There is also a notable physical difference between the two. At 6-6 Pronger is taller than just about everybody, while Niedermayer is listed at 6-1. Pass Pronger on the street and you automatically assume he's an athlete - although probably a basketball player. Niedermayer can walk right by in a t-shirt and shorts without anyone knowing he's one of the best professional athletes in the world.
The body-type differential also contributes to the diversity in their styles of play. Pronger has a longer reach and a bigger body, both of which he uses expertly to pry away pucks or recover them in the corners. Niedermayer uses his agility more to beat opponents to the puck. Then when they have the puck, Pronger is the master of the pinpoint pass that he fires from his own zone to a Ducks forward at the far blue line. Niedermayer prefers to carry the puck himself, much like a basketball point guard.
"Our strengths are definitely different," says Niedermayer. "He's a big guy with a big reach who uses his body, and I'm a smaller guy who uses skating a little more to my advantage."
Pronger is a bit blunter about it. "He's a lot better skater than I am," he says.
Before joining sides, each had seen the other play plenty of times. Most recently, it was during last year's hard-fought Western Conference Finals series in which the Pronger-led Edmonton ultimately prevailed in five games. Despite having been face-to-face for so many years, each player says they learned more about the other now that they're facing the same direction.
"The one thing I'm impressed by is how good he is with his stick," Niedermayer says, "whether it's poking or checking the puck off players' sticks or knocking it out of the air or whatever it may be. When the puck is around him, he always seems to get a piece of it. That's pretty frustrating as an offensive player when you're trying to get something going and he's always getting his stick on the puck."
Pronger says that while Niedermayer was a world-class player during his stint in New Jersey, he's even better now. "When he was playing in Jersey, he was hamstrung a little bit by the system. Last year I got a little more taste of how he can play when he's got the reigns taken off. Now having the opportunity to play with him, I'm even more impressed with the way he controls the puck."
But Niedermayer's biggest strengths come from his ability to glide up and down the ice, seemingly with little effort. The Anaheim Duck captain is like an actual Duck, seemingly moving along the surface with no effort, while beneath the surface he's paddling like crazy.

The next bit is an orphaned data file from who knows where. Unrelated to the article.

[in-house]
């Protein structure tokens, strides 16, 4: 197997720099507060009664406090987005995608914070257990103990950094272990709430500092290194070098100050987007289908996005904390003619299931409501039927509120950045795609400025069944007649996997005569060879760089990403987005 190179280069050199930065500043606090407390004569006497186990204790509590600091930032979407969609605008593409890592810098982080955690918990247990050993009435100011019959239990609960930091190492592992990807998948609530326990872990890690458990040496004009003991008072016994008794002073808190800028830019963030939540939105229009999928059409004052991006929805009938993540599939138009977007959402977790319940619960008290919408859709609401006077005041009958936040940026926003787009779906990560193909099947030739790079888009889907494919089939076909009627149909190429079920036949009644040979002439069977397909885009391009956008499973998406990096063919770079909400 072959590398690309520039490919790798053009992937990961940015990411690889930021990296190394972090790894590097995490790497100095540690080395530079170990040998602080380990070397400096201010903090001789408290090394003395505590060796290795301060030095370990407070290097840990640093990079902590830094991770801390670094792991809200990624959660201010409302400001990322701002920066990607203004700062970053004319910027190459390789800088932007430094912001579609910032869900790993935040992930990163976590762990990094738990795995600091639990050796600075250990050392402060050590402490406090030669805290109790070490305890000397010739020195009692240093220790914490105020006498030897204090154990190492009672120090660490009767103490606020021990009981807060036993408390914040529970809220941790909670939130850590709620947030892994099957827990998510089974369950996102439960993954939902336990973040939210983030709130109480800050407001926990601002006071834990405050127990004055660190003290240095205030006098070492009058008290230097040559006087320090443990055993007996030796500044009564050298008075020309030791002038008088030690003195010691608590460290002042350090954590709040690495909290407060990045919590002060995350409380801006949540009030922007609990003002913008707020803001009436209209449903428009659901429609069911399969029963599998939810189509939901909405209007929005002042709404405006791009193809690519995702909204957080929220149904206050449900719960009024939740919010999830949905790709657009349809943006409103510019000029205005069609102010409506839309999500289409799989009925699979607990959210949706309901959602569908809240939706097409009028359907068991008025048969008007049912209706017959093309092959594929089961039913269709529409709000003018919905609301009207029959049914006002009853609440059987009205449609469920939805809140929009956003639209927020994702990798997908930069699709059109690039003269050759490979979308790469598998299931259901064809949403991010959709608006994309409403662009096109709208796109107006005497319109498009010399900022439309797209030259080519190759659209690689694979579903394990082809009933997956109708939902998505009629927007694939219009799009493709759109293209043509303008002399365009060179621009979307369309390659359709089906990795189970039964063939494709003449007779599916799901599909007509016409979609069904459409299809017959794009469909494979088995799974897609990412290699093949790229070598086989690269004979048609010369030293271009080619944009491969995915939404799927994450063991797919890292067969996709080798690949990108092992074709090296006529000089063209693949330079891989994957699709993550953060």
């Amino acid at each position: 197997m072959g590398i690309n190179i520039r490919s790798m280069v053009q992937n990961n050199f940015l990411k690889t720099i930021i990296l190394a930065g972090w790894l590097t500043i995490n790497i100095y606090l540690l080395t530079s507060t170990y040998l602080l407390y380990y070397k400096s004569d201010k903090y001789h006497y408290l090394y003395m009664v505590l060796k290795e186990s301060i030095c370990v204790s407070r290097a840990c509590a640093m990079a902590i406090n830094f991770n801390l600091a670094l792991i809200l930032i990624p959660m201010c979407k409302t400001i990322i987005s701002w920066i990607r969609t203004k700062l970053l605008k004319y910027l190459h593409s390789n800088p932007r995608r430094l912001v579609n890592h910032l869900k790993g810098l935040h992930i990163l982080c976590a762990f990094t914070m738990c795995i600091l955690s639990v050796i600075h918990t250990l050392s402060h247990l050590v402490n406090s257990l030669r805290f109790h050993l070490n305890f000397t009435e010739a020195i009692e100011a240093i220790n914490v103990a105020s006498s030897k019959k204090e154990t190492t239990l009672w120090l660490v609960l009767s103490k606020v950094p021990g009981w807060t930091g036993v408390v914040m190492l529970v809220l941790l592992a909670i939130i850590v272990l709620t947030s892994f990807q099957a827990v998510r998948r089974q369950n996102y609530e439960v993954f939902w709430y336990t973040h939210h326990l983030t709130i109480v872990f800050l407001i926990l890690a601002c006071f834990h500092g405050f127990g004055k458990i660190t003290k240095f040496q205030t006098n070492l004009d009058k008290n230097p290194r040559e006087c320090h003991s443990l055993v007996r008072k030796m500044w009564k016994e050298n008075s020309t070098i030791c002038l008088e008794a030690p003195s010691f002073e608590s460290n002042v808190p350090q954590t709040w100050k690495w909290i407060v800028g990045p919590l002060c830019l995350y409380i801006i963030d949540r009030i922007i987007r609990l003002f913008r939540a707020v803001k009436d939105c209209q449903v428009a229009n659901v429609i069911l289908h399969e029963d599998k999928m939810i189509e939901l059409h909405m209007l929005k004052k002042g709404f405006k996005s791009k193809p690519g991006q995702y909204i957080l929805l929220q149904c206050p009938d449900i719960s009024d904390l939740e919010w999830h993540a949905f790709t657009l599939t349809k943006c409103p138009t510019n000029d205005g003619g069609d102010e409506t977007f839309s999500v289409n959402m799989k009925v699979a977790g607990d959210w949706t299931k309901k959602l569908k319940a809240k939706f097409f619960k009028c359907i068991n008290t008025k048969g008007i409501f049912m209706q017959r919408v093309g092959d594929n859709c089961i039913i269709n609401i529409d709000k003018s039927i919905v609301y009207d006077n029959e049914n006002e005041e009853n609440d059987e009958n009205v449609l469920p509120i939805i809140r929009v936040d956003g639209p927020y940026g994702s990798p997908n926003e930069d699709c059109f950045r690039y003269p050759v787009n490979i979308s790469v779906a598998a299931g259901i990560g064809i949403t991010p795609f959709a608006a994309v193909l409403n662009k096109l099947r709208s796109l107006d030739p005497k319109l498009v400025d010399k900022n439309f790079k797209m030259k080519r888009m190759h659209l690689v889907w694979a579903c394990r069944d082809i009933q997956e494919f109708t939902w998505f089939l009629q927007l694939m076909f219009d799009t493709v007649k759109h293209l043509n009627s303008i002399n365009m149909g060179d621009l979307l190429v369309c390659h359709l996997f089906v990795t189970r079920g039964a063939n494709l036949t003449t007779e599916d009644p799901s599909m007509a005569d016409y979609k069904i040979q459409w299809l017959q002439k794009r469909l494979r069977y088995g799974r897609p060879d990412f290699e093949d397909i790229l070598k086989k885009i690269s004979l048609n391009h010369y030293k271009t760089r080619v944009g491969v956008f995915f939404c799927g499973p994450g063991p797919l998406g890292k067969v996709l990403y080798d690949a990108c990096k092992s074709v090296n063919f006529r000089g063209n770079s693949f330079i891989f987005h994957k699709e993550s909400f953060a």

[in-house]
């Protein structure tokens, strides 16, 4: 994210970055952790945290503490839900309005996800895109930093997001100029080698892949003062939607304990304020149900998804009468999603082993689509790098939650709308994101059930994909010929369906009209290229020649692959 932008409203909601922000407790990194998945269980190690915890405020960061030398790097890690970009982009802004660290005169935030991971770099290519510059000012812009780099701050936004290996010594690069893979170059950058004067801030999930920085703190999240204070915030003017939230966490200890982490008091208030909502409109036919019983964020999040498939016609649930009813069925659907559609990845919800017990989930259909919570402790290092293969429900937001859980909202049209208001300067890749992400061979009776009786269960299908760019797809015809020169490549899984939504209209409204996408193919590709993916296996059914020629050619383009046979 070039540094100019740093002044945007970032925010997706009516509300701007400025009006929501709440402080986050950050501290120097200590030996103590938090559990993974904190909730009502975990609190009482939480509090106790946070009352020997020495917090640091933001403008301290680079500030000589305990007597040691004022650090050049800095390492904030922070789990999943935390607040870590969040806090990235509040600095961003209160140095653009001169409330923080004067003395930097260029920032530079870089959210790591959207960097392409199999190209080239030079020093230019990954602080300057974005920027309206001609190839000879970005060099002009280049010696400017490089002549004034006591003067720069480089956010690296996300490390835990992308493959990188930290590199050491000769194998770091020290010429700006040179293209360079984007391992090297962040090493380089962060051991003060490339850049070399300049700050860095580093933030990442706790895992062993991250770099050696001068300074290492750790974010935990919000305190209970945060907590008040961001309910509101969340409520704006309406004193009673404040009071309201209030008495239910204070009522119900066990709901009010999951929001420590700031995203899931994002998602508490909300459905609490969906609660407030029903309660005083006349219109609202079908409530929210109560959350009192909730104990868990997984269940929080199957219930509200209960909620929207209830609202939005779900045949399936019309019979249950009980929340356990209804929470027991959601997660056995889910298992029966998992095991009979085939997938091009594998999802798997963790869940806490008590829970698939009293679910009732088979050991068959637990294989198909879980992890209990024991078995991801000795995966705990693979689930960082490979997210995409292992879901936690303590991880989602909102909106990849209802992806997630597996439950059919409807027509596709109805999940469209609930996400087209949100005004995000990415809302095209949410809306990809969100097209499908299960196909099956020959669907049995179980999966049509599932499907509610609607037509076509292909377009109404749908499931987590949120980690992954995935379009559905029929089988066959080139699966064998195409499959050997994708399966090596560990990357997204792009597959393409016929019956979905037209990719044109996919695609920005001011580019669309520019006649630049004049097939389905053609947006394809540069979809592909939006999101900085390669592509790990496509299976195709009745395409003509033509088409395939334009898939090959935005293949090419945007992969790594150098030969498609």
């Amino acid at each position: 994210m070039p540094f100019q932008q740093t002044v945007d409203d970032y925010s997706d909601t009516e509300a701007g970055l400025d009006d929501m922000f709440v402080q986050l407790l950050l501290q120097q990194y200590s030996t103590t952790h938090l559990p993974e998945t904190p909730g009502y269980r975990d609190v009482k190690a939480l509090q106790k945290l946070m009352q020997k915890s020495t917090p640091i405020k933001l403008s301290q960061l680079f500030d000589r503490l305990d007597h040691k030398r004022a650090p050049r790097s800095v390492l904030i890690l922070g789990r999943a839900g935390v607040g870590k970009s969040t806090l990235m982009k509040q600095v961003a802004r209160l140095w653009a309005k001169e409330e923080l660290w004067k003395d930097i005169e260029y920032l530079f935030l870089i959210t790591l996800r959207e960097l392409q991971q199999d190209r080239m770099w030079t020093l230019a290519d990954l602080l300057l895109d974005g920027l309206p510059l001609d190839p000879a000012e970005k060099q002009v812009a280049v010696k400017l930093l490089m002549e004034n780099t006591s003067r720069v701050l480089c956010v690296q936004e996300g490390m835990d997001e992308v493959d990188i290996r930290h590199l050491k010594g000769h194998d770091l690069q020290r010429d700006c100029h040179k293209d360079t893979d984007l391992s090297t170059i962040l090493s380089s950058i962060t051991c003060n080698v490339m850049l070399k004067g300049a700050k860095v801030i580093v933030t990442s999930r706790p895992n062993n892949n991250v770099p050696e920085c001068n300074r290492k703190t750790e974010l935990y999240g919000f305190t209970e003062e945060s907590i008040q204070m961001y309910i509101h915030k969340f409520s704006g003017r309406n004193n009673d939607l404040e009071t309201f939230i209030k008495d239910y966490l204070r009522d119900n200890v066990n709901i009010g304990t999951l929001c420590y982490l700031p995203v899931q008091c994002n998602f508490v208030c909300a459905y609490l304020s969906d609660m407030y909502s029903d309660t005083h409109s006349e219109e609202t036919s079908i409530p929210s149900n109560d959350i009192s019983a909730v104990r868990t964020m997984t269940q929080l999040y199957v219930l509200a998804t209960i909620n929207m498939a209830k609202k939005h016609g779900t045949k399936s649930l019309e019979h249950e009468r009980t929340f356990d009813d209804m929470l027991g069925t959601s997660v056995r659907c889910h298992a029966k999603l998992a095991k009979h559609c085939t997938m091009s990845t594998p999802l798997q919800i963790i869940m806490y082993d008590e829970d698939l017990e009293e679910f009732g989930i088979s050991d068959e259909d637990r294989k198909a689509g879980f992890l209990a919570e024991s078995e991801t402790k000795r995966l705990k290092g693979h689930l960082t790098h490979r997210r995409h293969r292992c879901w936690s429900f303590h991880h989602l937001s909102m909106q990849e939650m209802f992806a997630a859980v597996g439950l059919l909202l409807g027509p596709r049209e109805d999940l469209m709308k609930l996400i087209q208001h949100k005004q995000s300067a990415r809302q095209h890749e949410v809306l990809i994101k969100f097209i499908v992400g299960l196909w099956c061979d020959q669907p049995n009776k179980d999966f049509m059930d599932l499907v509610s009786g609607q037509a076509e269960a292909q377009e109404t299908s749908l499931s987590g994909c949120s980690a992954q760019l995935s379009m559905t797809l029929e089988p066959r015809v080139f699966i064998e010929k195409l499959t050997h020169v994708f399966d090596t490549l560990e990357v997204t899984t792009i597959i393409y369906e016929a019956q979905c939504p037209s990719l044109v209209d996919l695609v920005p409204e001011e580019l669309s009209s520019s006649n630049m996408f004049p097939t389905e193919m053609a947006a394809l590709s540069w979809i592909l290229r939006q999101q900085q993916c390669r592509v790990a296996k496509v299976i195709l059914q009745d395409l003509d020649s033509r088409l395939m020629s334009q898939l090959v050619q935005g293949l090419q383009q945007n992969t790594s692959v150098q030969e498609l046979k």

"His skating ability can make up for a lot," Pronger says. "He can be the first guy on the forecheck and then be the first guy back taking the rush. I don't think he gets enough credit for the way he plays defensively. Obviously, everybody sees him skating the puck up the ice and making plays, but he's real solid in his own end."
Says Carlyle, "With other guys, it might take a long time to accomplish some of the things Scotty does on a day to day basis. It might happen for other guys once a month. That's the biggest difference, is his consistency."
And Carlyle says Pronger is at that same level, especially after getting comfortable with the Ducks system and his teammates. "He's found a comfort zone in playing the way he's had to play with us," Carlyle says. "With both players, the biggest surprise has been the leadership skills they display. With Scotty, that took effect last year, and this year Pronger has stepped in here and been a big part of that." Both are also going to be Ducks for the long haul, as Niedermayer signed a four-year contract with the team in the 2005 offseason, while Pronger signed for three years last summer.
Few have benefited from the presence of the two in the defensive end as much as Ducks goalie J.S. Giguere, who last year called Niedermayer "definitely the best player I've ever played with." Now that he's looking at one (if not both) of their backs for almost the entire game, he admits it has made his job that much easier.
"It's awesome having those guys on my team," Giguere says. "They make you a better player. They're great leaders. They show us the way it's supposed to be every night. All we have to do is follow their lead."
This story appears in the current issue of Ducks Digest. Pick up a complimentary copy at your next Ducks game.